Saving a life: How to react in an emergency and increase survival rate

JACKSONVILLE, Fla. – When Tim Harshman woke up on a spring morning in May 2006, he felt off.

“He had left for work and I knew when he left, he didn’t feel well,” said wife, Lisa Harshman. “He was kind of sweaty and kind of sluggish.”

Roughly 30 minutes after he left for work, the wife’s phone rang.

“It was a friend of ours because we both worked in the operating room together and it was a very scary time,” she said. “I didn’t know what to think, she didn’t want to give me details, she basically said get to the hospital as quick as possible.

Lisa and Tim both worked at a hospital in Jacksonville. During a case that morning, Tim collapsed in the operating room.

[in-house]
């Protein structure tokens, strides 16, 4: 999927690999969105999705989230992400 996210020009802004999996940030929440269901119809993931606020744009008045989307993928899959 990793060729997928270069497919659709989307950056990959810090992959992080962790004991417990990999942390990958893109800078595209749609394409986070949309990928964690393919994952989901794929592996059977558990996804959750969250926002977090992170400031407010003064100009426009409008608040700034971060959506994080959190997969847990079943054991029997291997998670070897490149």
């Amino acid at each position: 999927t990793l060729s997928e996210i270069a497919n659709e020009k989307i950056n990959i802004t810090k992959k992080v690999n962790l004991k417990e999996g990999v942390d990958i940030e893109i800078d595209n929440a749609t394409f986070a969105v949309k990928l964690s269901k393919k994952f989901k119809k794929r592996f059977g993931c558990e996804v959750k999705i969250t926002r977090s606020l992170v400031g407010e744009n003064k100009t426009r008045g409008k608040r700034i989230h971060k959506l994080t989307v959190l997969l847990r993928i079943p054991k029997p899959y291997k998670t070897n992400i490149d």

“Apparently he was just standing there in the case and collapsed,” Lisa explained. “At first he was still awake and they thought maybe he was having a seizure, they didn’t really know what was happening and then within minutes they lost his pulse and he was in complete cardiac arrest.”

At 39 years old, Tim had a massive heart attack, known as the widowmaker heart attack.

“I was shocked 13 times to keep me alive,” Tim said.

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